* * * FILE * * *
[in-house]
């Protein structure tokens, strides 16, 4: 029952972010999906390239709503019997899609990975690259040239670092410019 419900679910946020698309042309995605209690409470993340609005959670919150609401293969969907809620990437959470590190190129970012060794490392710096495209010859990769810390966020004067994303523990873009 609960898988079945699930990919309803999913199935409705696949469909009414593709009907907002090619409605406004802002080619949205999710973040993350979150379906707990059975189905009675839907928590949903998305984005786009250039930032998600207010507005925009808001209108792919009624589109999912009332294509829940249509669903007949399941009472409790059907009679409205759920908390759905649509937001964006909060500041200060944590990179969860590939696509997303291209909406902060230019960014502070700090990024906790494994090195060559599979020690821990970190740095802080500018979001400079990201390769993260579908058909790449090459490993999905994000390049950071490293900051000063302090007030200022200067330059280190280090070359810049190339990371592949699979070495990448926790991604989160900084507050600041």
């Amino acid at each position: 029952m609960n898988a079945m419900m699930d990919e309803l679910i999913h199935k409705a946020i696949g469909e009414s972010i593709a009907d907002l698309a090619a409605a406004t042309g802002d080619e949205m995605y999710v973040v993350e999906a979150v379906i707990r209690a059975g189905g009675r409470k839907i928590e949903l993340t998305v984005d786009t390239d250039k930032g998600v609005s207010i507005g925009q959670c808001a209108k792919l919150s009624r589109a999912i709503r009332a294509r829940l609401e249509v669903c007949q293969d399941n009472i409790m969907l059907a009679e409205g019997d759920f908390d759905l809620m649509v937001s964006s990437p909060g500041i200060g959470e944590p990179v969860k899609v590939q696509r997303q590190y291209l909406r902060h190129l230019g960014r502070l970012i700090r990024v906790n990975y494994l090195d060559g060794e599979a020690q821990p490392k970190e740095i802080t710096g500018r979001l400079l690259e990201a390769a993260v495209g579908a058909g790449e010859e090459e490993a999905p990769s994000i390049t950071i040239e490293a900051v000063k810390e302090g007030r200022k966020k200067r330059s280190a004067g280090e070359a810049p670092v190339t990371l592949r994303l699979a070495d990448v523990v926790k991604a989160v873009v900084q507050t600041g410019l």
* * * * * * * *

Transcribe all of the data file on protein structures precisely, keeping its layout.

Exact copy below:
[in-house]
């Protein structure tokens, strides 16, 4: 029952972010999906390239709503019997899609990975690259040239670092410019 419900679910946020698309042309995605209690409470993340609005959670919150609401293969969907809620990437959470590190190129970012060794490392710096495209010859990769810390966020004067994303523990873009 609960898988079945699930990919309803999913199935409705696949469909009414593709009907907002090619409605406004802002080619949205999710973040993350979150379906707990059975189905009675839907928590949903998305984005786009250039930032998600207010507005925009808001209108792919009624589109999912009332294509829940249509669903007949399941009472409790059907009679409205759920908390759905649509937001964006909060500041200060944590990179969860590939696509997303291209909406902060230019960014502070700090990024906790494994090195060559599979020690821990970190740095802080500018979001400079990201390769993260579908058909790449090459490993999905994000390049950071490293900051000063302090007030200022200067330059280190280090070359810049190339990371592949699979070495990448926790991604989160900084507050600041």
């Amino acid at each position: 029952m609960n898988a079945m419900m699930d990919e309803l679910i999913h199935k409705a946020i696949g469909e009414s972010i593709a009907d907002l698309a090619a409605a406004t042309g802002d080619e949205m995605y999710v973040v993350e999906a979150v379906i707990r209690a059975g189905g009675r409470k839907i928590e949903l993340t998305v984005d786009t390239d250039k930032g998600v609005s207010i507005g925009q959670c808001a209108k792919l919150s009624r589109a999912i709503r009332a294509r829940l609401e249509v669903c007949q293969d399941n009472i409790m969907l059907a009679e409205g019997d759920f908390d759905l809620m649509v937001s964006s990437p909060g500041i200060g959470e944590p990179v969860k899609v590939q696509r997303q590190y291209l909406r902060h190129l230019g960014r502070l970012i700090r990024v906790n990975y494994l090195d060559g060794e599979a020690q821990p490392k970190e740095i802080t710096g500018r979001l400079l690259e990201a390769a993260v495209g579908a058909g790449e010859e090459e490993a999905p990769s994000i390049t950071i040239e490293a900051v000063k810390e302090g007030r200022k966020k200067r330059s280190a004067g280090e070359a810049p670092v190339t990371l592949r994303l699979a070495d990448v523990v926790k991604a989160v873009v900084q507050t600041g410019l």